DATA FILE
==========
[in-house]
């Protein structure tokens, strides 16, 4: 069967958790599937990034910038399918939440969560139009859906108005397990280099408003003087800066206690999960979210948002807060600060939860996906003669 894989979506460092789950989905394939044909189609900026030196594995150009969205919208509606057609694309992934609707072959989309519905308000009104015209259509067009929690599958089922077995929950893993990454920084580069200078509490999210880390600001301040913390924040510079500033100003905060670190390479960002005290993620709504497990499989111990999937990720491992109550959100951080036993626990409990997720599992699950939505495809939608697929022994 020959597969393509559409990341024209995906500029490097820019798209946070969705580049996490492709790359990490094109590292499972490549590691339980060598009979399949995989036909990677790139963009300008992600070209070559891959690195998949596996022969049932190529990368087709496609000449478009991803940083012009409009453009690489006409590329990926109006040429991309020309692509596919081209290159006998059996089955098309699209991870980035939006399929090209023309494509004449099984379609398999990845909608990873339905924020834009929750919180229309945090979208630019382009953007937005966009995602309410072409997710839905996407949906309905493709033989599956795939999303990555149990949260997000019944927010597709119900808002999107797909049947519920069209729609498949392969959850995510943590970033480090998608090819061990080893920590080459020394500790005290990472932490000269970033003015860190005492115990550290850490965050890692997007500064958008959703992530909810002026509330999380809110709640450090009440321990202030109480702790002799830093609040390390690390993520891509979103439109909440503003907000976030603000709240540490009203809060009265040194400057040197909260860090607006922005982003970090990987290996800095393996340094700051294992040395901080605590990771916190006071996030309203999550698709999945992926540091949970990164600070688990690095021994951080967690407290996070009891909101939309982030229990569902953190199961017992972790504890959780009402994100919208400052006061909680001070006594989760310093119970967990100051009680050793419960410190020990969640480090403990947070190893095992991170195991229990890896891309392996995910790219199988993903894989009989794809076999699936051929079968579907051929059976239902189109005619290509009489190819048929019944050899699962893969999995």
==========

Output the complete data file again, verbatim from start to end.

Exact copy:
[in-house]
């Protein structure tokens, strides 16, 4: 069967958790599937990034910038399918939440969560139009859906108005397990280099408003003087800066206690999960979210948002807060600060939860996906003669 894989979506460092789950989905394939044909189609900026030196594995150009969205919208509606057609694309992934609707072959989309519905308000009104015209259509067009929690599958089922077995929950893993990454920084580069200078509490999210880390600001301040913390924040510079500033100003905060670190390479960002005290993620709504497990499989111990999937990720491992109550959100951080036993626990409990997720599992699950939505495809939608697929022994 020959597969393509559409990341024209995906500029490097820019798209946070969705580049996490492709790359990490094109590292499972490549590691339980060598009979399949995989036909990677790139963009300008992600070209070559891959690195998949596996022969049932190529990368087709496609000449478009991803940083012009409009453009690489006409590329990926109006040429991309020309692509596919081209290159006998059996089955098309699209991870980035939006399929090209023309494509004449099984379609398999990845909608990873339905924020834009929750919180229309945090979208630019382009953007937005966009995602309410072409997710839905996407949906309905493709033989599956795939999303990555149990949260997000019944927010597709119900808002999107797909049947519920069209729609498949392969959850995510943590970033480090998608090819061990080893920590080459020394500790005290990472932490000269970033003015860190005492115990550290850490965050890692997007500064958008959703992530909810002026509330999380809110709640450090009440321990202030109480702790002799830093609040390390690390993520891509979103439109909440503003907000976030603000709240540490009203809060009265040194400057040197909260860090607006922005982003970090990987290996800095393996340094700051294992040395901080605590990771916190006071996030309203999550698709999945992926540091949970990164600070688990690095021994951080967690407290996070009891909101939309982030229990569902953190199961017992972790504890959780009402994100919208400052006061909680001070006594989760310093119970967990100051009680050793419960410190020990969640480090403990947070190893095992991170195991229990890896891309392996995910790219199988993903894989009989794809076999699936051929079968579907051929059976239902189109005619290509009489190819048929019944050899699962893969999995």